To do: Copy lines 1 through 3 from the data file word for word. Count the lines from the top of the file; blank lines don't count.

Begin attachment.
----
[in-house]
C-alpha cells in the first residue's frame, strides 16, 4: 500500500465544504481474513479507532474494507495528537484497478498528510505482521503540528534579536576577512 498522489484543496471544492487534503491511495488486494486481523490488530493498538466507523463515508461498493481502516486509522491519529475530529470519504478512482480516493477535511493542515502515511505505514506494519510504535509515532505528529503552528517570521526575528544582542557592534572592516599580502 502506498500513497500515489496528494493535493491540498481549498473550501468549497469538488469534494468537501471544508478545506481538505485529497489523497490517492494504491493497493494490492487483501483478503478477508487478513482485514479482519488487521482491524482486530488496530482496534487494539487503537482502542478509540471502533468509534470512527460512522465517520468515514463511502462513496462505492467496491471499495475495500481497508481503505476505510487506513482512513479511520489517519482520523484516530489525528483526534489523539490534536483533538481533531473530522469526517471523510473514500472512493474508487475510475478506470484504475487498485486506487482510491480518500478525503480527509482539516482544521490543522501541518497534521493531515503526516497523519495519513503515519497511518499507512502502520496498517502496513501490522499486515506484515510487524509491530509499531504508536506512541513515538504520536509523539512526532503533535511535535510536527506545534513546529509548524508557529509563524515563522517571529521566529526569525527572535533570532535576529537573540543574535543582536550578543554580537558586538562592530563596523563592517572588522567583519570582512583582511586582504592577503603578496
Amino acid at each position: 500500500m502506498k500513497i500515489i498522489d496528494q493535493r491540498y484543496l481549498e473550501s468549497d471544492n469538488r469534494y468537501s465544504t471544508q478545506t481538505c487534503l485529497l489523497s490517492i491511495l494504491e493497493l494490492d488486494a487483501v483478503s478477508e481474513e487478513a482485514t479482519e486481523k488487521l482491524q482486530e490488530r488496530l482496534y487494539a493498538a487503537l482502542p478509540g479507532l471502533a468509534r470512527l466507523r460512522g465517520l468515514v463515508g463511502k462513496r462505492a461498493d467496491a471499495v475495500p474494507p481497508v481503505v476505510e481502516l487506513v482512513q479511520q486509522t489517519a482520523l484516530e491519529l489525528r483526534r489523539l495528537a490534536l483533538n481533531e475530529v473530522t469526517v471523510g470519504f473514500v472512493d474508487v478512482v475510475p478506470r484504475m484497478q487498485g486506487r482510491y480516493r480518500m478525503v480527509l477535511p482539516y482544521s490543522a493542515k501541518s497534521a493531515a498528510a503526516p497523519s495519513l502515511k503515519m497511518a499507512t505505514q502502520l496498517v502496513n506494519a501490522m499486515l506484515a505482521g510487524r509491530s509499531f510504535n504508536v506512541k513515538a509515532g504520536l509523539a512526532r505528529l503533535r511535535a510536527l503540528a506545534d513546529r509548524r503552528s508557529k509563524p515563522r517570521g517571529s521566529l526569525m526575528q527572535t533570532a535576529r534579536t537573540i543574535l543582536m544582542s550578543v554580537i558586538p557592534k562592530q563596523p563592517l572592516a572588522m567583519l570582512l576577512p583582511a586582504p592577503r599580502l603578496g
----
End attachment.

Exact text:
[in-house]
C-alpha cells in the first residue's frame, strides 16, 4: 500500500465544504481474513479507532474494507495528537484497478498528510505482521503540528534579536576577512 498522489484543496471544492487534503491511495488486494486481523490488530493498538466507523463515508461498493481502516486509522491519529475530529470519504478512482480516493477535511493542515502515511505505514506494519510504535509515532505528529503552528517570521526575528544582542557592534572592516599580502 502506498500513497500515489496528494493535493491540498481549498473550501468549497469538488469534494468537501471544508478545506481538505485529497489523497490517492494504491493497493494490492487483501483478503478477508487478513482485514479482519488487521482491524482486530488496530482496534487494539487503537482502542478509540471502533468509534470512527460512522465517520468515514463511502462513496462505492467496491471499495475495500481497508481503505476505510487506513482512513479511520489517519482520523484516530489525528483526534489523539490534536483533538481533531473530522469526517471523510473514500472512493474508487475510475478506470484504475487498485486506487482510491480518500478525503480527509482539516482544521490543522501541518497534521493531515503526516497523519495519513503515519497511518499507512502502520496498517502496513501490522499486515506484515510487524509491530509499531504508536506512541513515538504520536509523539512526532503533535511535535510536527506545534513546529509548524508557529509563524515563522517571529521566529526569525527572535533570532535576529537573540543574535543582536550578543554580537558586538562592530563596523563592517572588522567583519570582512583582511586582504592577503603578496
Amino acid at each position: 500500500m502506498k500513497i500515489i498522489d496528494q493535493r491540498y484543496l481549498e473550501s468549497d471544492n469538488r469534494y468537501s465544504t471544508q478545506t481538505c487534503l485529497l489523497s490517492i491511495l494504491e493497493l494490492d488486494a487483501v483478503s478477508e481474513e487478513a482485514t479482519e486481523k488487521l482491524q482486530e490488530r488496530l482496534y487494539a493498538a487503537l482502542p478509540g479507532l471502533a468509534r470512527l466507523r460512522g465517520l468515514v463515508g463511502k462513496r462505492a461498493d467496491a471499495v475495500p474494507p481497508v481503505v476505510e481502516l487506513v482512513q479511520q486509522t489517519a482520523l484516530e491519529l489525528r483526534r489523539l495528537a490534536l483533538n481533531e475530529v473530522t469526517v471523510g470519504f473514500v472512493d474508487v478512482v475510475p478506470r484504475m484497478q487498485g486506487r482510491y480516493r480518500m478525503v480527509l477535511p482539516y482544521s490543522a493542515k501541518s497534521a493531515a498528510a503526516p497523519s495519513l502515511k503515519m497511518a499507512t505505514q502502520l496498517v502496513n506494519a501490522m499486515l506484515a505482521g510487524r509491530s509499531f510504535n504508536v506512541k513515538a509515532g504520536l509523539a512526532r505528529l503533535r511535535a510536527l503540528a506545534d513546529r509548524r503552528s508557529k509563524p515563522r517570521g517571529s521566529l526569525m526575528q527572535t533570532a535576529r534579536t537573540i543574535l543582536m544582542s550578543v554580537i558586538p557592534k562592530q563596523p563592517l572592516a572588522m567583519l570582512l576577512p583582511a586582504p592577503r599580502l603578496g